One-Sided MacGuffin: Not everyone can use the MacGuffin. For example, if only those of the Blood of the Original Emperor can use the Fate-Cutting Sword, and the only such descendent left is the bad Guy, the Fate-Cutting Sword is a one-sided MacGuffin.
Rumored: Not everyone is sure the MacGuffin exists. If the Flower of Resurrection is only spoken of in legend, you can go looking for it, but don’t has assurance it actually exists. If the antagonists are convinced a prophecy says the PCs will destroy the world, the PCs are likely to feel that without proof that’s just one possible future, but the MacGuffin prophecy still can drive the action if enough people aren’t willing to take the risk.
Temporary: The MacGuffin has some kind of ticking clock or time limit. A bomb that will blow up the entire city can be a temporary object MacGuffin — if you don’t find it by the time it explodes, the adventure is essentially over. A temporary MacGuffin might also be knowledge of a specific stellar conjunction, or a photograph that proves someone on death row is innocent. Temporary MacGuffins have additional pressure, which can encourage PCs to hurry up, but can also rush them along so the players have less fun.
Willful: The MacGuffin has its own will or agenda, or can take unexpected actions with no one directing it to do so. This may be because the MacGuffin is a creature or sentient object, or it may be more complicated than that. If the MacGuffin is the knowledge that there is a 5th cardinal direction and those that know of it can appear to teleport as they walk in a direction no one else knows exists, but doing so too often has a chance of releasing vorpal wraiths that severe creatures from reality until there is less 5th-directional travel, that secret knowledge is a willful MacGuffin (and may also be why the knowledge was suppressed or hidden in a way that makes it a MacGuffin now).

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Adventure MacGuffins, Pt. 1

A lot of adventures use the literary device of the MacGuffin. That is, something that motivates the plot, but doesn’t impact it. The Holy Grail in Arthurian myth is a great example — the knights seek it, villains want it, but it almost never impacts the story itself. Your MacGuffin may come back into things in the final arc of your story, but achieving it may also just be the end of the story. Other famous examples are the Maltese Falcon of its eponymous movie, and the Ark from Raiders of the Lost Ark–which literally gets put away once the heroes get their hands on it.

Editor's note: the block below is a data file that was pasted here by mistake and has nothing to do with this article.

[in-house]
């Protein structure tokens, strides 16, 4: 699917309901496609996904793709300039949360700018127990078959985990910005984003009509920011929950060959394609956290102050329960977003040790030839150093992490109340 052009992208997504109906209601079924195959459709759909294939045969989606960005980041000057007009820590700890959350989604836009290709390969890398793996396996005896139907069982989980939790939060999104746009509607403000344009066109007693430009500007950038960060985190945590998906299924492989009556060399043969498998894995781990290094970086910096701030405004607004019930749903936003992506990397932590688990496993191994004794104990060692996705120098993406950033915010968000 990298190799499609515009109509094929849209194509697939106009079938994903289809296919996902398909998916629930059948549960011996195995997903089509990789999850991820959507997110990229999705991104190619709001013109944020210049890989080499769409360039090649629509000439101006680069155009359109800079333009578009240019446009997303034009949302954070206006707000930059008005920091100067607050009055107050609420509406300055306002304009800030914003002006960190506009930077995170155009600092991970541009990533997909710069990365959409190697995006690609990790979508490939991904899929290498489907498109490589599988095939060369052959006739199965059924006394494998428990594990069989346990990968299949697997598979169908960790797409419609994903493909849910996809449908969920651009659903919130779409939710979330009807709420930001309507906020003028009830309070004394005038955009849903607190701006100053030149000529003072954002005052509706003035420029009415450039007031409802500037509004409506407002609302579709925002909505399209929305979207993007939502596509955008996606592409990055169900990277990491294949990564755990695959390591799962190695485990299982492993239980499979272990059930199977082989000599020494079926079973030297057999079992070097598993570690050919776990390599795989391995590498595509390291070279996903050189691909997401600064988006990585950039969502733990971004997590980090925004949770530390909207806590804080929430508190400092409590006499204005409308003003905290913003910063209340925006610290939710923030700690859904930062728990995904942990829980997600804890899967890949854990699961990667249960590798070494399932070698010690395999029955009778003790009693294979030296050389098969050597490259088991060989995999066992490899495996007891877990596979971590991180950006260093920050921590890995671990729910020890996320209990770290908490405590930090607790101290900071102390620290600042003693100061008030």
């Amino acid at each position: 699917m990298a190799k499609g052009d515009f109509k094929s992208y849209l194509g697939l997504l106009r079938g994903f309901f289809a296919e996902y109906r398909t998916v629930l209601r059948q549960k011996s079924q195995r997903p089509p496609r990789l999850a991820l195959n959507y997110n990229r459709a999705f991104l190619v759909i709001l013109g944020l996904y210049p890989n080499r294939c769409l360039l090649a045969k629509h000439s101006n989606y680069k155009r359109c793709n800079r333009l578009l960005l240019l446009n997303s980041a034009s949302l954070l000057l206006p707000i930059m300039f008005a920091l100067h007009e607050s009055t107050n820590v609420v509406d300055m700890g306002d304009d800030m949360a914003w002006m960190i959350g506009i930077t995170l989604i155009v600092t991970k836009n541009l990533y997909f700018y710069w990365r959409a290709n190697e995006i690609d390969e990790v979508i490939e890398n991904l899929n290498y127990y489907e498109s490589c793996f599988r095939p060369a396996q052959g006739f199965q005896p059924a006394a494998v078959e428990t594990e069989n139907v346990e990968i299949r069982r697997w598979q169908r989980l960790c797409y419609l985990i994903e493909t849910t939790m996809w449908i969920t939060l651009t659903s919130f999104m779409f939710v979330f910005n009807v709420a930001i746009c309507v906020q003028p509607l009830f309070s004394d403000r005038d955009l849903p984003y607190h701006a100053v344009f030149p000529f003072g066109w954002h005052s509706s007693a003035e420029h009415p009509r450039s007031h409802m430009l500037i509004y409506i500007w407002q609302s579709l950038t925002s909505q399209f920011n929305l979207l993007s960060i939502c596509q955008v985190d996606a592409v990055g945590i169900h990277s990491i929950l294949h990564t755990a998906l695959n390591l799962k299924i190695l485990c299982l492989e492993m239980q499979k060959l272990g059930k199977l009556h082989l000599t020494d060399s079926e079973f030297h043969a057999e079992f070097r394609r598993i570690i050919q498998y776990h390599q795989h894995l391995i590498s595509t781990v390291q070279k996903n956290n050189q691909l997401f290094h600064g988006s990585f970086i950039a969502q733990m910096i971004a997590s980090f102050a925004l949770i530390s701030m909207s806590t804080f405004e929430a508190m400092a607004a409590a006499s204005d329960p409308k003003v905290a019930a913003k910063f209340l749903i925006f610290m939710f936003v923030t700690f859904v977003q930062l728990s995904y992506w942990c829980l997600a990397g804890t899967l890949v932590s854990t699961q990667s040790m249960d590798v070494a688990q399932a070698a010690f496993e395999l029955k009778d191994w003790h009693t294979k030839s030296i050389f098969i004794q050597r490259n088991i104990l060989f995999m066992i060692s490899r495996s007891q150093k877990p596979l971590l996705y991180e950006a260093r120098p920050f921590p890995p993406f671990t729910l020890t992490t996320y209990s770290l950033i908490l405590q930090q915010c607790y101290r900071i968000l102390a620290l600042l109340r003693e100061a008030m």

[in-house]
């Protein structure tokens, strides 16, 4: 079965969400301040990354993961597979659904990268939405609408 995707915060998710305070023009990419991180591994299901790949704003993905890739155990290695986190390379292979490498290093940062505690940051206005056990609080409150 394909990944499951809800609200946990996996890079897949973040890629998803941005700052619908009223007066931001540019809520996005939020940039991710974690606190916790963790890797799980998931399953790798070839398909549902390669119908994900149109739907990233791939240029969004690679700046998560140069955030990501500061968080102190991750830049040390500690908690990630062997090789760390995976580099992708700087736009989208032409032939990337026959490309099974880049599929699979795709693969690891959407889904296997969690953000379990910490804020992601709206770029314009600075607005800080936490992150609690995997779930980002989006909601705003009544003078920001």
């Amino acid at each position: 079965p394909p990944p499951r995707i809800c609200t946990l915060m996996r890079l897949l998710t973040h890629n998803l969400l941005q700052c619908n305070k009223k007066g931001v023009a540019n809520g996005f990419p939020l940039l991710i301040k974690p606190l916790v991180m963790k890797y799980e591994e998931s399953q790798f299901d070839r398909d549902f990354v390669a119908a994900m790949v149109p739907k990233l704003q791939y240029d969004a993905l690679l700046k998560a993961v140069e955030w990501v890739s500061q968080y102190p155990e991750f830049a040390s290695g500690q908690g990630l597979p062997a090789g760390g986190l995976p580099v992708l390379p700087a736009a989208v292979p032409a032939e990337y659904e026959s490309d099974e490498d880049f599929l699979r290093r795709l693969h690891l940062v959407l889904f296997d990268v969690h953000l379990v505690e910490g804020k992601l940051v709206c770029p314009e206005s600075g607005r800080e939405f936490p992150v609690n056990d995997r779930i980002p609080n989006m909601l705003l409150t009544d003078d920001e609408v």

(Illustration by Maksym Yemelyanov)

It’s easy to see what this would be a great trope for ttRPG adventures. Seeking a MaGuffin can have numerous legs, each needed to acquire this thing but not actually interacting with the MacGuffin itself. If you present an Unstoppable Evil rising in the Westlands, for example, stage one of your adventure might be to find an Ancient Tablet of lore that will tell you how to defeat the Unstoppable Evil. That things that can stop the Unstoppable Evil is now the adventure’s MacGuffin (replacing the tablet itself, which was a minor MacGuffin). Then, you need to seek a Retired Oracle, who is the only being that can tell you how to find the MacGuffin. This may require acquiring a Map to the MacGuffin Vault, and then separately a Key to the MacGuffin Vault. Then, of course, it turns out the MacGuffin Vault is at the bottom of a vast flooded Dungeon, in the middle of a war zone, so you need to both bring the war to a close, and find a way to adventure underwater. All the while, minions of the Unstoppable Evil seek to stop you, and agents of the Questionable Other Faction are seeking the MacGuffin for their own Mysterious Purposes, which may be to defeat the Unstoppable Evil on their own terms, or perhaps to use the MacGuffin’s power to turn their leader into an Even More Unstoppable Evil.

Sure, if the RPG campaign lasts long enough for the PCs to actually get the Main MacGuffin, you likely want a satisfying Showdown, but the MacGuffin doesn’t have to be weapon that is going to get used by the heroes. A MacGuffin could be a famous treasure (which may or may not be of great value… or even real), a document that settles a generational dispute, an object the loss of which has caused dishonor, an item that the PCs have no use for but which would make a foe immensely more powerful, or dozens of other possibilities.